Joy Lonnes’ struggle to limit the impact of climate change just got personal in a big way: Her home in Journey’s End was destroyed in the Santa Rosa fire.
“When I went to bed at 10 o’clock, I already could smell smoke,” she said. She woke up two or three times because her wind chimes were banging around in front of her mobile home. At the time, she thought, “There’s a wildfire somewhere, but it’s not going to affect me. I live in the city.”
Her final wake-up call came at 2 a.m. The historic Fountain Grove Round Barn had erupted into flames, a scant 1,000 feet upwind. The hurricane-force Diablo winds were raining embers down on her home. Joy launched into action.
“I have a disabled daughter. I thought, ‘It’s not just me. I’ve got to get Evie out of here.’ ” By then, the power was out. She evacuated her daughter and their dog in darkness. “I was totally calm because by that time, I was in action,” she remembers. “I was moving forward, and I knew what I had to do.”
Joy’s story mirrors the story of her climate advocacy. She knew wildfires were a natural part of life in Northern California. But she also understood the frightening connection between a destabilized climate and extraordinary weather events, which is raising the stakes in every “natural” disaster.
The west experienced a particularly wet winter and spring, but the summer brought record-breaking heat. “These heat waves have dried things out enough to promote really large fires,” said Park Williams, a research scientist at the Lamont-Doherty Earth Observatory at Columbia University. Santa Rosa’s perfect storm conditions invited a wildfire in the woodland hills to surge into the city, eventually leaping an six-lane freeway to demolish hundreds more homes.
Unable to ignore these growing dangers, Lonnes took action. In 2012, she started the Santa Rosa Chapter of Citizens’ Climate Lobby, a relatively young and fast-growing climate education and advocacy group. Lonnes liked its nonpartisan approach, based on building respectful relationships with members of Congress and community leaders. She also appreciated the campaign’s practical climate solution: placing a nationwide price on carbon and returning the revenue to households. In five years, she helped the chapter grow from a few members to more than 400.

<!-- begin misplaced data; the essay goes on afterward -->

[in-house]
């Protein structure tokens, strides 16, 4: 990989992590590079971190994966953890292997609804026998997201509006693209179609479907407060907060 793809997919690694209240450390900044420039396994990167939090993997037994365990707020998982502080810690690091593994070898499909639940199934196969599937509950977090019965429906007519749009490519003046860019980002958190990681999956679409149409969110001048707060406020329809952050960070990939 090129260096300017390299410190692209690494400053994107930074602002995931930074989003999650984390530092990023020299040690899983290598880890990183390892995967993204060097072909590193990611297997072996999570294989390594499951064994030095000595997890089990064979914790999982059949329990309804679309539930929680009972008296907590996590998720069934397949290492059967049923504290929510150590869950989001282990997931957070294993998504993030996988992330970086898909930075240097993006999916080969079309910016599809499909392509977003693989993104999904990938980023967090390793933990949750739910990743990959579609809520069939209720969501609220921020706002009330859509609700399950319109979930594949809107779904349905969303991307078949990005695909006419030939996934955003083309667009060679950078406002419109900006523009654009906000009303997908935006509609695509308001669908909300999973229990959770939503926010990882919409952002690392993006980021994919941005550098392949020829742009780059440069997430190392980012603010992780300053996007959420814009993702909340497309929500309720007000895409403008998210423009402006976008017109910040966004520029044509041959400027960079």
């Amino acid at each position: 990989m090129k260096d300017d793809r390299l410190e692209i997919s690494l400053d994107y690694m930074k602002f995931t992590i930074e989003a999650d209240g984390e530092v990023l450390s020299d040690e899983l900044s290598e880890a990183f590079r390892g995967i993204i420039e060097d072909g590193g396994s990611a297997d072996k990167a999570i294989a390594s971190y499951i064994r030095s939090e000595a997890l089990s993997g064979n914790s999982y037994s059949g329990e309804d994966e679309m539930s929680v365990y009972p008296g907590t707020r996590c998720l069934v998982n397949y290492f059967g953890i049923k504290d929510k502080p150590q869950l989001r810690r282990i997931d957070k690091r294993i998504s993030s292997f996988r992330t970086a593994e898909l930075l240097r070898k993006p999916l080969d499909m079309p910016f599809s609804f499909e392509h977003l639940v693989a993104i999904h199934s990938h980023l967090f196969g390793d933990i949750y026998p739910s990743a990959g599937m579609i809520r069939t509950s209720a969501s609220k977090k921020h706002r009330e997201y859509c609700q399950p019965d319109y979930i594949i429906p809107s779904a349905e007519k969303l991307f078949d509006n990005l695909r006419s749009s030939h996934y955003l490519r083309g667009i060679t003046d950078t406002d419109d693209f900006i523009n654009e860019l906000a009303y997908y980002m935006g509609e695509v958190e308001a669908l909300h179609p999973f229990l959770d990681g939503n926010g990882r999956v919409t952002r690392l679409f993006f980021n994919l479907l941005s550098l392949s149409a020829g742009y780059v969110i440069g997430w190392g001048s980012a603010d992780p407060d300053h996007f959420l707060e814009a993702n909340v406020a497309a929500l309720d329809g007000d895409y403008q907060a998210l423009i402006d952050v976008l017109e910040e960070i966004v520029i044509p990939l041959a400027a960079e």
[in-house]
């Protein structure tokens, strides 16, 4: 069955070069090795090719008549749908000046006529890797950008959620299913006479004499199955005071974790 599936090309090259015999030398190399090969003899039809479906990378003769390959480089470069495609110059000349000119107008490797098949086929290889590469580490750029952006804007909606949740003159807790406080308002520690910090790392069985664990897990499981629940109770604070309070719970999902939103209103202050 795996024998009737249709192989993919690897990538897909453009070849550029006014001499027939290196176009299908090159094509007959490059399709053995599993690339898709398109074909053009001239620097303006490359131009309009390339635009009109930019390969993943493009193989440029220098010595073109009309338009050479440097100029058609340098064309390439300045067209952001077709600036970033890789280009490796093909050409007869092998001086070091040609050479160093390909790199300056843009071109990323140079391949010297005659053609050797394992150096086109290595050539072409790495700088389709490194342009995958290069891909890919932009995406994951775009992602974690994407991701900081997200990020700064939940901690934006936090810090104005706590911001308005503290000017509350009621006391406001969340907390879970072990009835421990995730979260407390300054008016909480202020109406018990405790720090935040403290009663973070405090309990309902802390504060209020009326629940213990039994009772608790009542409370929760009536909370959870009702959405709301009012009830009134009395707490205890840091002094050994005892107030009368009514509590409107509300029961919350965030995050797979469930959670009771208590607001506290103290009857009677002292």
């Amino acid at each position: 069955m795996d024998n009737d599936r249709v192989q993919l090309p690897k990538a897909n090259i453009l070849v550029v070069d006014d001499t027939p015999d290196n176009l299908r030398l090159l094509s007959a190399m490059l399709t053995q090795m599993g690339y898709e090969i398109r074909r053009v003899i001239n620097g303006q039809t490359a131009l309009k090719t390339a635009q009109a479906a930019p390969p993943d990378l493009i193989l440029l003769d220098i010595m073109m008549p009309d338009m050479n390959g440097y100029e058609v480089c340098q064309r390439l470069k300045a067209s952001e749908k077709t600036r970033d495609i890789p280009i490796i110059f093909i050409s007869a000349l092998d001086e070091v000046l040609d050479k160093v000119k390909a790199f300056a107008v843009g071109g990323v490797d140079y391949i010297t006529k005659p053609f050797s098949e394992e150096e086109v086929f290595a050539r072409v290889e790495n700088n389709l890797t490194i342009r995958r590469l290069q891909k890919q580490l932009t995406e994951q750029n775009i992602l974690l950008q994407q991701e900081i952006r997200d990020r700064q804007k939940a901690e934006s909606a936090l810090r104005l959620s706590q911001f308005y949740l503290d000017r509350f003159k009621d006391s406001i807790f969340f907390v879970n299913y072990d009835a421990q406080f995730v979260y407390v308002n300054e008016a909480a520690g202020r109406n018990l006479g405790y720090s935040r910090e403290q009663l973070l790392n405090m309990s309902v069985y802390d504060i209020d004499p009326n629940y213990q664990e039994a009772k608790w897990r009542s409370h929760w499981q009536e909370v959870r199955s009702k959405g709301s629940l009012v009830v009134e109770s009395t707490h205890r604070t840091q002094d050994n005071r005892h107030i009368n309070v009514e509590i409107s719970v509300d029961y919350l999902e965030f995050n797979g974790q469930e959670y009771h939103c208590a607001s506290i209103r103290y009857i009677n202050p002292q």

Lonnes believes in the power of community. That community came to her rescue, with places to stay and home-cooked meals, just as it did for the people who once lived in the 6,700 homes destroyed by the fires. “What I really learned is how important friendships and relationships are and how supportive people are willing to be in a crisis,” she said.
There were no news reports of anyone denied help because of their citizenship status or who they voted for last November. Lonnes said she began to wonder, “What if we started treating our political adversaries like this, with the same understanding and compassion we show people affected by floods and fires?” In fact, she thought, why stop there? What if, instead of just recovering from climate-related disasters, we took steps to prevent further climate change?
Those are the values and ideas Lonnes has leaned on in Citizens’ Climate Lobby for years. Now, the fire has only tempered her resolve, she said. “This personal tragedy for me is going to mean something bigger than losing my furniture and my personal belongings,” she said. “It makes climate change so up close and personal for me that I am now on a crusade.”